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Home ▸ Catalog ▸ |Greek Coins| ▸ |Geographic - All Periods| ▸ |Macedonia| ▸ |Koinon of Macedonia||View Options:  |  |  | 

Koinon of Macedonia

The Macedonian Koinon (community) was the political organization governing the autonomous Roman province of Macedonia and was responsible for issuing coinage. The individual cities, as members of the Koinon, sent representatives to participate in popular assembly several times each year.

The high point of the year was celebrations and matches in honor of Alexander and the Roman emperor held in Beroea (modern Verria) located about 75 km. west of Thessaloniki. This was the provincial center of the emperor cult, with the appropriate temple and privileges, first granted to the Koinon by Nerva. The title Neokoros, or "temple guardians" was highly prized and thus advertised on coins. Under Elagabalus, the Koinon received a second Neokorie, indicated by B (the Greek number two) or rarely ΔIC (double in Greek). The title was rescinded but later restored by Severus Alexander, probably in 231 A.D.

Claudius, 25 January 41 - 13 October 54 A.D., Koinon of Macedonia

|Koinon| |of| |Macedonia|, |Claudius,| |25| |January| |41| |-| |13| |October| |54| |A.D.,| |Koinon| |of| |Macedonia||AE| |23|
The Macedonian Koinon (community) was the political organization governing the autonomous Roman province of Macedonia and responsible for issuing coinage. Member cities sent representatives to participate in the popular assembly. The Koinon held celebrations and games annually at Beroea (modern Verria) in honor of Alexander the Great and the Roman emperor.
SH62394. Bronze AE 23, RPC I 1612; Varbanov III 305; AMNG III 238; SNG Cop 1334; SGICV 425; BMC Macedonia p. 27, 145; Lindgren II 1354, gVF, green patina, coppery high-points, weight 8.594 g, maximum diameter 22.8 mm, probably Thessalonica (Salonika, Greece) mint, 41 - 54 A.D.; obverse TI KΛAYΔIOΣ KAIΣAP, bare head left; reverse ΣEBAΣTOΣ MAKEΔONΩN, Macedonian shield; SOLD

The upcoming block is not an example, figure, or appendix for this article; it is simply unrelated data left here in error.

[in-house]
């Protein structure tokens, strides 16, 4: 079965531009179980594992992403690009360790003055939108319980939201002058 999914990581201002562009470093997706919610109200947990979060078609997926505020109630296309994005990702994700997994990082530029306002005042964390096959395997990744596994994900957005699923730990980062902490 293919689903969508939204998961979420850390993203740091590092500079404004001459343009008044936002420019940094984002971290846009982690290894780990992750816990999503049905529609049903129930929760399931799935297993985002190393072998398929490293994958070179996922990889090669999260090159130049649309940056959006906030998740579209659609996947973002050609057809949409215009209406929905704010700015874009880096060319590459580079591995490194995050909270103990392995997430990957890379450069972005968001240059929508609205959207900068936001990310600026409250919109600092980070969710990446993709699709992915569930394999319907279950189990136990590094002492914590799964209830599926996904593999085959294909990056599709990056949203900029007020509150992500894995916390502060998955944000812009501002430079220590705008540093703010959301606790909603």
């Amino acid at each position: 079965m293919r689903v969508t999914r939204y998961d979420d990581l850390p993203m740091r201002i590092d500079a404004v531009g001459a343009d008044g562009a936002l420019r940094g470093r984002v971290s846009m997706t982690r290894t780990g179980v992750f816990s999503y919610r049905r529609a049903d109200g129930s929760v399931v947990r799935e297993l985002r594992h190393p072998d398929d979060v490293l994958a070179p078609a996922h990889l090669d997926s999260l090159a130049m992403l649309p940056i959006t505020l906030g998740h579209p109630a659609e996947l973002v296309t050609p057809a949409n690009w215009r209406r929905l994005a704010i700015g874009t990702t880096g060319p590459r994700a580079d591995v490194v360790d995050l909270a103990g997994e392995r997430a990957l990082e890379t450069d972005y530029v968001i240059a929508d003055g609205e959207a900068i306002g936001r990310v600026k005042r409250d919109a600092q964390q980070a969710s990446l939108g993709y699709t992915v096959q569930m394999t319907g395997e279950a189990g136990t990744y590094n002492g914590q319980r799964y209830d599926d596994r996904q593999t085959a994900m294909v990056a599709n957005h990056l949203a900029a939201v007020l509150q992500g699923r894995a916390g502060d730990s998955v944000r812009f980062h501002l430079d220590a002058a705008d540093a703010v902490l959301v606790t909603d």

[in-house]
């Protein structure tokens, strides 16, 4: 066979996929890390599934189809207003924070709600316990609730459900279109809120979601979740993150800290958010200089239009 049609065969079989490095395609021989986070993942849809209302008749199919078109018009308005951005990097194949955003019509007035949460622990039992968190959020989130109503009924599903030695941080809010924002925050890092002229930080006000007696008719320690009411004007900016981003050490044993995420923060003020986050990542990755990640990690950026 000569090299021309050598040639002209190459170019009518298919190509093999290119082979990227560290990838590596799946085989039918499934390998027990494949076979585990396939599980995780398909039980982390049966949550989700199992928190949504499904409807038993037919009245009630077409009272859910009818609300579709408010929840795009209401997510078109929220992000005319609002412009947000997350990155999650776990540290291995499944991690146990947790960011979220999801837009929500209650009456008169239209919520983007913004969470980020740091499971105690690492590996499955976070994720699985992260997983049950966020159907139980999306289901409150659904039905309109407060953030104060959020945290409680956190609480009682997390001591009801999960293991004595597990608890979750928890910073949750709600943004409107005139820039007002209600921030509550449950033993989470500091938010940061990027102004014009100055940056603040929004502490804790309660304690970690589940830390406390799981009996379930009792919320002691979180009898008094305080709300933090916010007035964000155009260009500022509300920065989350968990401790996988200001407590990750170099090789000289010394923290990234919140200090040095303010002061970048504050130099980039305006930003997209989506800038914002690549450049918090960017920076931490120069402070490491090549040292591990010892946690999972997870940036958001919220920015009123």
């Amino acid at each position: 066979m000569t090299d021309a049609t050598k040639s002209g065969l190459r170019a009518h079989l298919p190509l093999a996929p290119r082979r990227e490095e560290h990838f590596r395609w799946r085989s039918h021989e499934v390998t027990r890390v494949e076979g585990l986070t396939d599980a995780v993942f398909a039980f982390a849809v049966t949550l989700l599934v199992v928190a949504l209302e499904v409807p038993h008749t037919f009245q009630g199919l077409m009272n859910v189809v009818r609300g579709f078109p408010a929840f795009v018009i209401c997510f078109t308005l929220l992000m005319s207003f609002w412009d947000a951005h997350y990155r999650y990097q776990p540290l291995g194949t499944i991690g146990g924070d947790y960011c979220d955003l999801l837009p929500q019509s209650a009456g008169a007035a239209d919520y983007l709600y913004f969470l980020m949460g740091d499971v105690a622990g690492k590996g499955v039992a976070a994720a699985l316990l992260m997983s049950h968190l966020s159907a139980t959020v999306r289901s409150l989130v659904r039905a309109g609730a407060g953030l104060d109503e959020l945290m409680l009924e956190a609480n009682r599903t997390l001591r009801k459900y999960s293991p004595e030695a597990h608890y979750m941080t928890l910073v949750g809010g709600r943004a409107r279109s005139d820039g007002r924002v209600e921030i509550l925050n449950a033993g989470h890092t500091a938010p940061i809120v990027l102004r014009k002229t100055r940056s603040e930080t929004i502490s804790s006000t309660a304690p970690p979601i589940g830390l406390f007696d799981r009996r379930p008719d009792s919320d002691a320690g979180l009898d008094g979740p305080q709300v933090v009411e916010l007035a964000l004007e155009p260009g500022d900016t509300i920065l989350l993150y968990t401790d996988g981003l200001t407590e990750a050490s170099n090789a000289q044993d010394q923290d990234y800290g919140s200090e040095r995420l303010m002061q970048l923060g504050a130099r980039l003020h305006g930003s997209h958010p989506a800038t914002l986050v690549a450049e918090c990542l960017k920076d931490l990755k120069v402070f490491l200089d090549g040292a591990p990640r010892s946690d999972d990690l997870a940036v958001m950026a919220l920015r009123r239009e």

Koinon of Macedonia, Alexander and Bucephalus, c. 238 - 244 A.D.

|Koinon| |of| |Macedonia|, |Koinon| |of| |Macedonia,| |Alexander| |and| |Bucephalus,| |c.| |238| |-| |244| |A.D.||AE| |27|
Plutarch tells the story of how, in 344 B.C. Philonicus the Thessalian, a horse dealer, offered a massive wild stallion to Alexander's father, King Philip II. Since no one could tame the animal, Philip was not interested. Alexander, however, seeing that the horse was afraid of his own shadow, promised to pay for the horse himself should he fail to tame it. He was given a chance and surprised all by subduing it. Alexander spoke soothingly to the horse and turned it towards the sun so that it could no longer see its shadow. Eventually, Bucephalus allowed Alexander to ride him. Embarrassed, Philip commented, "O my son, look thee out a kingdom equal to and worthy of thyself, for Macedonia is too little for thee." Alexander named the horse Bucephalus because the horse's head seemed "as broad as a bull's." Bucephalus died of battle wounds in 326 B.C., in Alexander's last battle. Alexander founded the city of Bucephala (thought to be the modern town of Jhelum, Pakistan) in memory of his wonderful horse.
RP85007. Bronze AE 27, SNG Cop 1356; SNG Hunt 748 var. (star below horse); BMC Macedonia p. 24, 121 var. (B NE); SNG Saroglos 982 var. (same); Lindgren II 1374 var. (same), Choice VF, well centered and struck, nice green patina, weight 11.761 g, maximum diameter 26.7 mm, die axis 225o, Beroea (Verria, Greece) mint, reign of Gordian III, c. 238 - 244 A.D.; obverse AΛEΞANΔPOY, diademed head of Alexander the Great right; reverse KOINON MAKEΔONΩN B N, Alexander riding his horse Bucephalus right, wearing military garb, cloak flying behind, couched spear in right hand; rare; SOLD


Koinon of Macedonia, Reign of Severus Alexander, c. 231 - 235 A.D., Portrait of Alexander the Great